The CPI was born out of the fusion of militant anti-imperialist patriotism and internationalism, of the struggle for national liberation and the class struggle for socialism.
Land to the tiller! Nationalisation of foreign imperialist capitalist! Adult suffrage! The nation’s wealth in the nation’s hands! 8-hour working day! Democratic rights of organization, meeting, demonstration and strike! Social equality for women! Social justice for the untouchables! – these and other demands which were destined to become national demands, first resounded after 1925 from the ranks of the CPI.
Communists took initiative to set up and build the class and mass organisations of different sections of our people.
The AITUC which had been set up in 1920 grew into the premier and united mass organization of the Indian working class – a position that it held till 1947, despite occasional divergences and splits which were however soon overcome.
In 1936 along with many revolutionary-democratic personalities the All India Kisan Sabha was set up, under whose banner in the years to come, mighty anti-feudal peasant actions demanding an end to the zamindari system, for security of tenancy rights and for land to those who till it, were fought.
The same year, i.e. in 1936 the All India Student’s Federation was founded, which emerged as the foremost champion and leader of the student movement throughout the country. Several generations of its leading cadres joined the CPI.
1936 too saw the founding of the Progressive Writers’ Association in which communist writers played a prominent part. Another big step forward was taken in 1943, with the formation of the Indian Peoples’ Theatre Association (IPTA). It was a landmark in the development of our great national culture. Revolutionary songs, plays, ballets, street plays, revival of folk forms of art and culture, have helped to bring the people to culture and culture to the people.
From the outset the CPI targeted the native rulers and the feudal lords who were the support base of the British imperialists in India. Along with other anti-feudal and democratic sections, communists launched and built the Praja-mandal and states peoples’ movement in the native states, which the Congress largely neglected.
FINAL PHASE OF THE FREEDOM STRUGGLE
Telegana armed struggle symbolises one of the most heroic of such struggles led by the Communist Party of India. It was first and foremost a struggle to throw off the Nizam’s yoke on the people of the then Hyderabad state, to integrate the state in India and to bring to an end the autocratic oppression of the people. It developed into a struggle for expropriating the land of the feudal lords and distributing it to the landless. The Bhoodan Movement was a sequel to the Telengana struggle.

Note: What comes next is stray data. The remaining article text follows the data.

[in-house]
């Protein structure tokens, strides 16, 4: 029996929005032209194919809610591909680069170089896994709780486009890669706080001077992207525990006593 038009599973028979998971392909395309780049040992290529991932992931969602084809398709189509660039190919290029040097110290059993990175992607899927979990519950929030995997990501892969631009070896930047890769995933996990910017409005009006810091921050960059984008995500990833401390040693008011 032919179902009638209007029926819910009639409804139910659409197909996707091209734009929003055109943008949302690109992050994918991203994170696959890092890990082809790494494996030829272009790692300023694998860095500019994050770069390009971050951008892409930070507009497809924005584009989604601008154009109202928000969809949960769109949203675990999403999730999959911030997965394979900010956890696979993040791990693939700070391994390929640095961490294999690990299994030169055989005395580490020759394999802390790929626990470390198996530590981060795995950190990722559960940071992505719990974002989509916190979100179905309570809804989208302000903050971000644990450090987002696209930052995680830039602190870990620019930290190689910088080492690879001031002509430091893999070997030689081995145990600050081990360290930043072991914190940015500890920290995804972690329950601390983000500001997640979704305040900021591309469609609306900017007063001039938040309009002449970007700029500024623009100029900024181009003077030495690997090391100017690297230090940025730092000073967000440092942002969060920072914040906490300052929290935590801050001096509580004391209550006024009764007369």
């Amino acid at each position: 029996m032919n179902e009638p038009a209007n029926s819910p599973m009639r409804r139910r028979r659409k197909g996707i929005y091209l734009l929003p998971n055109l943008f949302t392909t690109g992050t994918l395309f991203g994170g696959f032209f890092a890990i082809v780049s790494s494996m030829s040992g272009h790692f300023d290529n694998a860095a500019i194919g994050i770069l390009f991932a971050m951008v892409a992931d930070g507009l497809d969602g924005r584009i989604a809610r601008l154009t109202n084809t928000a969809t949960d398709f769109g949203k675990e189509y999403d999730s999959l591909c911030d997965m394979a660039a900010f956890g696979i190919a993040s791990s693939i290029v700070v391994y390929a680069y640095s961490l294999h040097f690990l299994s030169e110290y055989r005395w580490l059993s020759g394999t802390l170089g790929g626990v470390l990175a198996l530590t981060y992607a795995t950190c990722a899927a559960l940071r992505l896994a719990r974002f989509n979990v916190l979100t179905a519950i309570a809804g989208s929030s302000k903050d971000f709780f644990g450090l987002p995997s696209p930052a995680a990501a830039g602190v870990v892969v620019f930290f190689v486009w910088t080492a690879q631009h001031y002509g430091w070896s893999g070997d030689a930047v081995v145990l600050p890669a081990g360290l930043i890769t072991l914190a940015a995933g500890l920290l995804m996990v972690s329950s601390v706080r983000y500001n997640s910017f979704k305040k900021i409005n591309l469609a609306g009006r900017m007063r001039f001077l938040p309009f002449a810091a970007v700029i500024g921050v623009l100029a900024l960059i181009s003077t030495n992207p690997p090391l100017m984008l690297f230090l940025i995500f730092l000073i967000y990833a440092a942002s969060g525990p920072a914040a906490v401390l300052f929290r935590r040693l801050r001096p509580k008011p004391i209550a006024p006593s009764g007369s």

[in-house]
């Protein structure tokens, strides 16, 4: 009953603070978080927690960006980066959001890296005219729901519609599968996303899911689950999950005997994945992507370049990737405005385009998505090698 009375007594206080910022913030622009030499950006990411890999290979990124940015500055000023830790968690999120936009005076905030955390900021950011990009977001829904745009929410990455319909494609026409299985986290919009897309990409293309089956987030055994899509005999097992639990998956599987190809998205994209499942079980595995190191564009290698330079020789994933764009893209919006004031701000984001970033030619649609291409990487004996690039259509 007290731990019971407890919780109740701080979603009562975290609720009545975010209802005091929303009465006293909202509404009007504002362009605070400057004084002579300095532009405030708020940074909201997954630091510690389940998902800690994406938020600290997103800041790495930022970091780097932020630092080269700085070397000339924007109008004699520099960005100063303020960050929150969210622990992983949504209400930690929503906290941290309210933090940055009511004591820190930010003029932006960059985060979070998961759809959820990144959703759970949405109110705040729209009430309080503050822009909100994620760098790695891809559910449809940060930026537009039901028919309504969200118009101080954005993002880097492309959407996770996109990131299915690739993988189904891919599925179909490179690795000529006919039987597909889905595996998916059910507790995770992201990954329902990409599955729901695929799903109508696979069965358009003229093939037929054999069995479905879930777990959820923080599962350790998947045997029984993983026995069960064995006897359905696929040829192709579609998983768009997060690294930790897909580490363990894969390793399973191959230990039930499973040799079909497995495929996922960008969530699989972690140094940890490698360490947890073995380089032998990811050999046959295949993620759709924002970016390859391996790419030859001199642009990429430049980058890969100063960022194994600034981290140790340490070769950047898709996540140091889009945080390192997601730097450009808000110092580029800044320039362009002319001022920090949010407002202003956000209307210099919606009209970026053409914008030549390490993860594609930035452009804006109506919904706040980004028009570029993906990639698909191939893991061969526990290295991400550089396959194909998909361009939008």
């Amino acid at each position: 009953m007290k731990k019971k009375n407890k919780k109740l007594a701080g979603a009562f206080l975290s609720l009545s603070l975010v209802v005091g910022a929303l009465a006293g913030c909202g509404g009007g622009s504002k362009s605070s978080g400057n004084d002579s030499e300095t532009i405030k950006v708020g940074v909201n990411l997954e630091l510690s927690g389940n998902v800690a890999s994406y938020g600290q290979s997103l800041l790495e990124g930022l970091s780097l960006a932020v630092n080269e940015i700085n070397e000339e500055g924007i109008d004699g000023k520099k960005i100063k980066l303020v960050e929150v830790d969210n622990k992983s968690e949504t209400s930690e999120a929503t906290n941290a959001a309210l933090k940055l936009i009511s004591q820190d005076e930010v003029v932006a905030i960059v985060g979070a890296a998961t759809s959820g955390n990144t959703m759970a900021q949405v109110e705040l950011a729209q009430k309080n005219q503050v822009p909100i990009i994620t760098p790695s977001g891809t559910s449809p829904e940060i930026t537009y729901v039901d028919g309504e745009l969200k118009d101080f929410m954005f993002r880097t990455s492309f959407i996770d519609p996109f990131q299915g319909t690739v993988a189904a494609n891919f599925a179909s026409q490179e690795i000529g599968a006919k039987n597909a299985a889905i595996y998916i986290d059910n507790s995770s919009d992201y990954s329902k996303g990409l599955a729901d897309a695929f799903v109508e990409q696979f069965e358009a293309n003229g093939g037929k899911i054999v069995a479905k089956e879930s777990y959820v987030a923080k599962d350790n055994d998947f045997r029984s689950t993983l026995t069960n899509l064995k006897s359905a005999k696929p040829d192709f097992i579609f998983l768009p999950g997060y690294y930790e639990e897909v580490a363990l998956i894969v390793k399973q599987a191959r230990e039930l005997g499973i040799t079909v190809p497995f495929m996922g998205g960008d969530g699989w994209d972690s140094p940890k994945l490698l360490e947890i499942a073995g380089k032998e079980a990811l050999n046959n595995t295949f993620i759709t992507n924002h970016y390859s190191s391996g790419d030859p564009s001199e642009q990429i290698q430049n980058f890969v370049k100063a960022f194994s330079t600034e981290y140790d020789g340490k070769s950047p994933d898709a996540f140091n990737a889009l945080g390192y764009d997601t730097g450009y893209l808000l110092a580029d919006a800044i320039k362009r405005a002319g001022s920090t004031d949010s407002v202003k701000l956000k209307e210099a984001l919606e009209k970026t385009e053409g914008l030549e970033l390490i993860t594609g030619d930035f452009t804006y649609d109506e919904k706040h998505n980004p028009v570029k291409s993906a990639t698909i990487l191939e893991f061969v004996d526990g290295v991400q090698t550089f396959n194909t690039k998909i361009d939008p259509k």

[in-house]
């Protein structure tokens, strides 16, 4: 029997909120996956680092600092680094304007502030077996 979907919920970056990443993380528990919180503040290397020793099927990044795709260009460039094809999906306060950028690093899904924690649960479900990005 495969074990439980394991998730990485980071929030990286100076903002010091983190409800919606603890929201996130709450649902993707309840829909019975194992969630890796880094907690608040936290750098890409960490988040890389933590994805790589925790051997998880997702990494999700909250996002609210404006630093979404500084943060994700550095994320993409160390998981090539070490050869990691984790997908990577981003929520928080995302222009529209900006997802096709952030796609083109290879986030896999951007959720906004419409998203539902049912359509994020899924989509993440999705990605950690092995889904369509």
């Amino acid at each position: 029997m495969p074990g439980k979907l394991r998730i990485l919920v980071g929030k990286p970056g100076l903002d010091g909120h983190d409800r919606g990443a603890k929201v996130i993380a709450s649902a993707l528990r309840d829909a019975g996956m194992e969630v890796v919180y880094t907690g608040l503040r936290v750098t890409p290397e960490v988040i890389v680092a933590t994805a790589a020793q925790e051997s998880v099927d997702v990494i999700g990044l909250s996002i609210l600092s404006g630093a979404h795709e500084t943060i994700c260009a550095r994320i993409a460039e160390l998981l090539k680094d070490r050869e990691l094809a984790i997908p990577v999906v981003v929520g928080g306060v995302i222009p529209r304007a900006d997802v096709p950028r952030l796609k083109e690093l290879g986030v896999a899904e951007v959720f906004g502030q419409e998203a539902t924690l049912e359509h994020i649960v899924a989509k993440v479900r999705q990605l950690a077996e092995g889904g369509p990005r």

Earlier, in October 1946, people in Alleppy (Travancore State) waged a death-defying battle, and people from the two villages of Punnappra-Vayalar wrote in blood their immortal struggle against the rule of the Maharaja’s Diwan Sir C.P. Ramaswamy Iyer who dreamt of a separate state on the American model, and against the cruel exploitation by landlords and capitalists.
The victory over Hitler fascism, saw the outbreak of mighty mass upsurge. It was India’s final bid for freedom. The movement against the trial of officers of the Indian National Army had roused all section of the people. The anti-imperialist tidal wave had its impact on the armed forces resulting in the historic uprising of the men and Indian officers of the Royal Indian Navy in 1946. The armed forces of British imperialism began to turn against the foreign oppressors of our people in a manner unparalleled since the great revolt – the first independence war of 1857. The post-war upsurge saw numerous militant actions by workers, peasants and students. The CPI had committed a tactical error in the initial stages, but it recovered from the setback suffered, by plunging into these mass actions.